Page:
You should see the Chinese recruits for the Dongbei Army (3). I told you all those years ago that the Chinese would make the best soldiers in the world if they were but given the chance, and by golly if that does not seem to be what the Fengtian leaders have done. Their rations have improved manifold, the conscripts have largely been demobilized and the remaining soldiers are as good as any I have seen in my life. They are hardy, dedicated, unflinching and unquestioningly disciplined. When I remember the starved bandit-conscripts who used to form the Beiyang Army it is a struggle to believe they ever came from the same land, much less the same people. I think I might be able to truly hold some pride in the men I have helped to train these last few years.
However, there is something about it all which just sits wrongly with me. I cannot figure out quite what it is Winn, but there is something ominous about all of it.
I have always felt that the old man is something of a good egg (4). His handling of the situation at court these last few years has been quite impressive to say the least and you can trust that when he says something will be done it will be done - something which was depressingly uncommon amongst many of the Warlords of the past. However, if I am to be honest, I must say that I find Prime Minister Wu the superior man - He is ever on the move, directing half a dozen military and civilian affairs even during the tensest of meetings while remaining as pleasant a man as I have ever met. In truth, it is the future of China which worries me.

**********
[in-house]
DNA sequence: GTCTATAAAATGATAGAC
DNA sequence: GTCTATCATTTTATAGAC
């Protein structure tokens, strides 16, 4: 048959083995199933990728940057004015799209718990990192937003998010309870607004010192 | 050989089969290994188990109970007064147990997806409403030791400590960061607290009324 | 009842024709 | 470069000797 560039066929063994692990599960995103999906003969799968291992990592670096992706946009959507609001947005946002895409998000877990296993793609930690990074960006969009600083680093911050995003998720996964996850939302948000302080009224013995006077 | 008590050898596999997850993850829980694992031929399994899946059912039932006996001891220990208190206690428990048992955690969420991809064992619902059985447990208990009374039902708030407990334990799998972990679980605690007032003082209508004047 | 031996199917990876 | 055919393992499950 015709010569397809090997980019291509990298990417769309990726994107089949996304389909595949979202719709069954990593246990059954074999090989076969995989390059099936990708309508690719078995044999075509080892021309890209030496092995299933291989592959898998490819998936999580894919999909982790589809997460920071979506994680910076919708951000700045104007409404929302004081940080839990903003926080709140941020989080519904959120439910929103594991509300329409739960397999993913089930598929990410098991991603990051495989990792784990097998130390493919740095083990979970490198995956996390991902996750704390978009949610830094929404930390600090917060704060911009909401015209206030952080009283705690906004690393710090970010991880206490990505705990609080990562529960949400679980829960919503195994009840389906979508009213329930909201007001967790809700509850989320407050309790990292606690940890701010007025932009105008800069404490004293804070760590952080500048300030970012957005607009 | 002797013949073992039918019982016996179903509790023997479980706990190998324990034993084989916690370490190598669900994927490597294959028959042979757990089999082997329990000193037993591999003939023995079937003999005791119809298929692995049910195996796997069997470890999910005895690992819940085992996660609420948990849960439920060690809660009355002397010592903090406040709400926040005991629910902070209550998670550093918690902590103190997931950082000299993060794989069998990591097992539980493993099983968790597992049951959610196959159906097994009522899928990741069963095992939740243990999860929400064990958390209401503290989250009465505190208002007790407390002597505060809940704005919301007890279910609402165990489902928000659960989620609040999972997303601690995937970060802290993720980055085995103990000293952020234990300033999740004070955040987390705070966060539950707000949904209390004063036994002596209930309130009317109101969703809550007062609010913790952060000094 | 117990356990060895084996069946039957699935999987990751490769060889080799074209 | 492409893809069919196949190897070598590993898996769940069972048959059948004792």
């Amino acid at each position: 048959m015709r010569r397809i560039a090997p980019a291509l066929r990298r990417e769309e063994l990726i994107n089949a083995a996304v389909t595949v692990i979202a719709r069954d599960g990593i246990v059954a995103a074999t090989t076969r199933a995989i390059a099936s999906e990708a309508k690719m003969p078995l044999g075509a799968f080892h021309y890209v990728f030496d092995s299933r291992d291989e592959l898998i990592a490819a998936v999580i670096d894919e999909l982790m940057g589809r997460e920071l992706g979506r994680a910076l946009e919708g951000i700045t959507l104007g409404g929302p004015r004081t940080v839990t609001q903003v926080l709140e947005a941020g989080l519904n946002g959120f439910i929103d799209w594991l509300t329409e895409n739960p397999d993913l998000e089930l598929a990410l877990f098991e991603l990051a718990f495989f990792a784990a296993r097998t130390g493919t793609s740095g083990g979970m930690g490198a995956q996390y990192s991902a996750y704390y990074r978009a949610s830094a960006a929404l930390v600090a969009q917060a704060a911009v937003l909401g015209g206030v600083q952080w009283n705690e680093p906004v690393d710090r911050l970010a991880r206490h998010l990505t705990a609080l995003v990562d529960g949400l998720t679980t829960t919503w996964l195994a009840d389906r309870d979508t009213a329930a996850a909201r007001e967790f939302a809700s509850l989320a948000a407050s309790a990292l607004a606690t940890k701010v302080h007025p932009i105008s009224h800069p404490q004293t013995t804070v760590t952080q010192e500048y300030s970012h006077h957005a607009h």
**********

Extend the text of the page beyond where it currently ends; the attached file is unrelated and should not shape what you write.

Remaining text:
I think it all started when I observed the Kwangtung Garrison's transit to Chosun at the start of the Jap tousle. I had been meeting with the younger of the two eldest Zhang brothers, a man by the name of Xueming, who has been beating the drum for some sort of confrontation with the Japs for years, and here he stood forced to help them make the troop transfers through Manchuria. He was absolutely furious, to the point some of his aides actually had to draw him away to calm him down several times, and I think he might well have killed the Loyalist representative if he could get away with it.